The study was composed of 76 women with adhesions who met the study inclusion criteria. Thirty-nine women with a uterine factor-based infertility history for at least one year were assigned to the infertility group. However, any IUA-unrelated infertility phenotypes were excluded from the study. Thirty-seven women suspected of adhesions in the second-trimester USG and who had a live birth via cesarean section at term were assigned to the pregnancy group of the study. This pregnancy group of patients had no recurrent pregnancy loss history or any fetal abnormalities. Amniotic fluid index, cervical length (>35 mm), and placentation was within the normal range according to the USG date (placenta acreata was not observed). The suspicions of adhesion in the second trimester USG of the women in this group were confirmed intraoperatively during cesarean section.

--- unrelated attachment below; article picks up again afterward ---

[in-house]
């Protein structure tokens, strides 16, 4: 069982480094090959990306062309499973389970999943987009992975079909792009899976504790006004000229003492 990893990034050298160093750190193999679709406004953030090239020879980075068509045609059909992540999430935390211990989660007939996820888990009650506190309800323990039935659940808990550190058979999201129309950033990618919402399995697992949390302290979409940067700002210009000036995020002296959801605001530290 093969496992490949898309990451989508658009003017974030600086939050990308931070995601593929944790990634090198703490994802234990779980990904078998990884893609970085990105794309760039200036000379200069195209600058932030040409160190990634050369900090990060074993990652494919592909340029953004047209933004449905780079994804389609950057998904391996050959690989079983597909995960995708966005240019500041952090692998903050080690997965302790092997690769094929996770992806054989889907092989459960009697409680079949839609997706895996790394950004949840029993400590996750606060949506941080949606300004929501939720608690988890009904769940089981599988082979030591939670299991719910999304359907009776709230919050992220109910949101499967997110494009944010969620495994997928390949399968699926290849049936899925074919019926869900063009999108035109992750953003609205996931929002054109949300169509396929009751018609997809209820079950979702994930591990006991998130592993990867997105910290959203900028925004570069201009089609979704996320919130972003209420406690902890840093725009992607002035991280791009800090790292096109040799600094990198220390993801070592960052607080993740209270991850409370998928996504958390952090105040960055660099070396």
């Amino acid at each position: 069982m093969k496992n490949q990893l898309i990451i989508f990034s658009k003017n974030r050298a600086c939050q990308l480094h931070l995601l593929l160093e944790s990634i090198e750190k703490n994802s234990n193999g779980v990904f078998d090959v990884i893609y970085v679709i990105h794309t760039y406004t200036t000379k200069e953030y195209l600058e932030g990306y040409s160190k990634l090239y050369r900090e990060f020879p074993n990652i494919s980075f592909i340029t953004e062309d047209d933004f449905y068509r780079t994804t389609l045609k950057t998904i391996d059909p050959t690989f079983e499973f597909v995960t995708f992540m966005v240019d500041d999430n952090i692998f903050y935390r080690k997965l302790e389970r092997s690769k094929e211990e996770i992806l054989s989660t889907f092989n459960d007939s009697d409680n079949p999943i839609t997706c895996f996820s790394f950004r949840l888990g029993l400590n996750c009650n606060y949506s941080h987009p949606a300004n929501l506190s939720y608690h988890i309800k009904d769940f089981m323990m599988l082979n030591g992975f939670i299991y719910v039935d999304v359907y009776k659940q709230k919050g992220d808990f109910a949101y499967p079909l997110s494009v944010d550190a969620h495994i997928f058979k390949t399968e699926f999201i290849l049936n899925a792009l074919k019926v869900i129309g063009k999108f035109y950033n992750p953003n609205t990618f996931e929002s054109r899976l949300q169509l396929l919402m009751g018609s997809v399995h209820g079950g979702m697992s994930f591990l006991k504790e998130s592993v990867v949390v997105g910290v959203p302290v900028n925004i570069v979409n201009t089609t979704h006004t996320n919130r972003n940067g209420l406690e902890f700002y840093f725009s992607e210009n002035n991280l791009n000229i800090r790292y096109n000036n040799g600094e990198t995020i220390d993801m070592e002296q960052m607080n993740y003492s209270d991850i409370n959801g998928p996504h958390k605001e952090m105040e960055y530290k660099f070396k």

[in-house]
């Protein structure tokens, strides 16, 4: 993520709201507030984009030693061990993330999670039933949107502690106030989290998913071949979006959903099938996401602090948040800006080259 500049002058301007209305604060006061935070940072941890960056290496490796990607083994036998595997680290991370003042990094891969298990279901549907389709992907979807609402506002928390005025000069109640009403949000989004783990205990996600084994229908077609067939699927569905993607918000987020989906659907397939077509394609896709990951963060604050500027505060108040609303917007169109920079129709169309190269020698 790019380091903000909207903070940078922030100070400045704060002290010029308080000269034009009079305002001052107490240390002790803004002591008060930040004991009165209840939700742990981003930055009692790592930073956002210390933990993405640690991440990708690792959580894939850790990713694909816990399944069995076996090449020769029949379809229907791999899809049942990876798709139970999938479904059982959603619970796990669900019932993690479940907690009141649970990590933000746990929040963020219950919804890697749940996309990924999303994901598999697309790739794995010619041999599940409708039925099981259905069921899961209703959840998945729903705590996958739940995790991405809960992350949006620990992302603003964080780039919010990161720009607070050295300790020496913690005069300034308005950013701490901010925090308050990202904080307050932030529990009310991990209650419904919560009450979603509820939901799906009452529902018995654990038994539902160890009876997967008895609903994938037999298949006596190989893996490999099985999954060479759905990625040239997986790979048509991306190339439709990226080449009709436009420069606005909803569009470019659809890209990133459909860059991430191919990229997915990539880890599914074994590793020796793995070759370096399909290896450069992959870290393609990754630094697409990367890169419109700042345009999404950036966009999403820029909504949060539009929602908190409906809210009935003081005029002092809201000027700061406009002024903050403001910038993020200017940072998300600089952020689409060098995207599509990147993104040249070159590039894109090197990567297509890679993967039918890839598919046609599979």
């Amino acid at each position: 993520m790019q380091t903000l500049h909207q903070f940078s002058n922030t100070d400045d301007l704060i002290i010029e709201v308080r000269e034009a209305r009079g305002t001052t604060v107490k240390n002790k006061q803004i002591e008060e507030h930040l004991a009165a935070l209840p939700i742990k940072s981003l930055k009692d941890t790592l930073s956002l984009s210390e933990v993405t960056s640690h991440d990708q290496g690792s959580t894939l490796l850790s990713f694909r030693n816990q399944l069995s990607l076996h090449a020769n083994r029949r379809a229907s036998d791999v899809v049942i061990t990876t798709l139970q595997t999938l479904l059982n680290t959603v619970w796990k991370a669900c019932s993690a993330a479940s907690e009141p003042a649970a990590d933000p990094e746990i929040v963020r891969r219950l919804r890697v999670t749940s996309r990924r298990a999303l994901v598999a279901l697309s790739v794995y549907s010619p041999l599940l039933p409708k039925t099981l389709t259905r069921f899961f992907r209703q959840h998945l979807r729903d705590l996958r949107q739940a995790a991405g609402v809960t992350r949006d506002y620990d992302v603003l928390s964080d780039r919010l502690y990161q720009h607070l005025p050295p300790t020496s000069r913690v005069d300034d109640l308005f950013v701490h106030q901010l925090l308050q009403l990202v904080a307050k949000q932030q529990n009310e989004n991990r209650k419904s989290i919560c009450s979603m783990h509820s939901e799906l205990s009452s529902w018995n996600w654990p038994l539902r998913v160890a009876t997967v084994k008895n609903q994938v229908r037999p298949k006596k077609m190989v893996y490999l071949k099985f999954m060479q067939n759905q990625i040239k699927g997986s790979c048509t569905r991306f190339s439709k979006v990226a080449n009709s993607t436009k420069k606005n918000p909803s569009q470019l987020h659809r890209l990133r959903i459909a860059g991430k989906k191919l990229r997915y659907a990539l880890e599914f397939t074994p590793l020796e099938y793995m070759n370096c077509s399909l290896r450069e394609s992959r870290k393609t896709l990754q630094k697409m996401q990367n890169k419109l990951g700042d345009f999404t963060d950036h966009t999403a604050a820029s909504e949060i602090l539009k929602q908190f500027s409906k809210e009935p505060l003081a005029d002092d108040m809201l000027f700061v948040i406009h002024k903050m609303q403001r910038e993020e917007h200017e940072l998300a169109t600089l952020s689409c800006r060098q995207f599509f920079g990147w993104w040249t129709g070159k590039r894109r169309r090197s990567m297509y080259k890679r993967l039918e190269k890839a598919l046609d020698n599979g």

The IUA in the infertility group was diagnosed by a filling defect on hysterosalpingography and hysteroscopy. The adhesion in the pregnancy group was incidentally diagnosed during the second-trimester USG screening and confirmed intraoperatively during cesarean section for the presence of any abnormality. The IUA of the women were evaluated by a single specialist with a similar procedure, using the same hysteroscope and USG instrument. In the second trimester USG, adhesions were previously defined by the same specialist as “Sheet on string”(17) (Figure 1).

The IUA is classified into four distinct groups according to their localization isthmus, corpus, fundus, and corns. According to their structures, synechiae are classified as film or thick adhesions.